FLAVOR PROFILE: SWEET
FROM FRANCE WITH LOVE
As we tramp around the world on our mustard journey, our first stop is in Europe, where the prevalent taste in mustard is "sweet"; from Italy to Belgium, the Europeans like their mustard seed brined with honey, fruit, beer, or wine.
Mustard was ubiquitous throughout the continent, since the early formation of the nations we know as modern-day Europe, passed along trade routes from the Romans all the way up to the Saxons in the UK.
The word "mustard" comes from the Anglo-Norman mustarde and French moutarde. The condiment was originally prepared by grinding seeds into a paste with wine must, hence the Latin mustum, ("must", young wine) and ardens, (hot, flaming).
Hot flaming young wine must. Who knew mustard was so sexy?
The French learned to make mustard from the Romans, and the monks of Saint-Germain-des-Prés in Paris began producing mustard by the 10th century.
Prepared mustard as we think of it now began in Dijon, France in the 13th century. This classic dijon mustard was slightly different than today's version, a sweet and musty condiment made by brining mustard seeds with wine verjus. Pope John XXll of Avignon was a renowned mustard fan, and encouraged the proliferation of the mustard trade throughout France, going so far as to create the position of “Grand Moustardier du Pape” or the Grand Mustard-Maker to the Pope for his slacker Nephew who lived near Dijon.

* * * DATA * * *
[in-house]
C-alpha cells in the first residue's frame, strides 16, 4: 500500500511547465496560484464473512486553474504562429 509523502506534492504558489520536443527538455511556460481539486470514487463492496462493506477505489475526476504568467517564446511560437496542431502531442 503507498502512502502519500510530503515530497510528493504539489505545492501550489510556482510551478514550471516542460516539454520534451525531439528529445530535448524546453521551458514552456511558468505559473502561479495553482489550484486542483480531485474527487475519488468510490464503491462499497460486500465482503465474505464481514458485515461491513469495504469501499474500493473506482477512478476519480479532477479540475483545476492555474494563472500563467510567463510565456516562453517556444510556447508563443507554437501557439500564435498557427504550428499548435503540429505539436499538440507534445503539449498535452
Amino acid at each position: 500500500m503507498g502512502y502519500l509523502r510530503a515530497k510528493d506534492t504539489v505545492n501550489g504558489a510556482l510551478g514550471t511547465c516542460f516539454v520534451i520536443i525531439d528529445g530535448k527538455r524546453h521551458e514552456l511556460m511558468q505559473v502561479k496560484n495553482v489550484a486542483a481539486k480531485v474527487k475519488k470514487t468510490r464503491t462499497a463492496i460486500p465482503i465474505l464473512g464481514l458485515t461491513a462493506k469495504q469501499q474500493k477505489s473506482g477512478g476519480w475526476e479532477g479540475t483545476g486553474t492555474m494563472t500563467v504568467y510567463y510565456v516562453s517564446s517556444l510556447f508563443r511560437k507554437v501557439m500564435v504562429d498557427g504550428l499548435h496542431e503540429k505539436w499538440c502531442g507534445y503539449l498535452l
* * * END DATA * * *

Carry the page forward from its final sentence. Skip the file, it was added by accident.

Itching to answer the age old question, wtf is a grey poupon? In 1777, two dudes in Dijon, Maurice Grey and Antoine Poupon, started a company using Mr. Grey’s creative concoctions and Poupon’s bucks .
As trade routes to the East opened up, the allure of mustard was replaced by the magic of salt and spices. In 1856, the venerable Jean Naigeon, a mustard maker in Dijon, substituted verjus for the vinegar in Dijon mustard and a rockstar was born. Verjus made the condiment smooth and much less acidic. Another French mustard that you probably know of, as it's marketed heavily in the US, The House of Maille was founded in 1747, in Paris. The companies have recently merged into one French mustard conglomerate. They no longer use verjus, as white wine is easier to include in mass production.
Mostarda di frutta was conceived in Lombardy in the 14th century. Large chunks of fruit are preserved in a sweet, hot mustard syrup that was traditionally served with meat and game. Traditional variations of fruit mustards are made throughout Italy, with flavors being localized to different regions. In Mantua, they make a hot apple mustard with small, sour mele Campanine apples that is amazing (Mostarda di Mantova), while in Venice, they make a mild, jam-like quince mostarda (mostarda vicentina).
Bavaria is the capitol of sweet mustard, sweetened with either sugar, apple sauce or honey. It is typically served with Weißwurst or Leberkäse, and called Weisswurstsenf, or "mustard for weisswursts". As with so much of Europe, Weisswurstsenf varies depending on the region, with little variations in the type of sweetener and texture varying throughout Bavaria.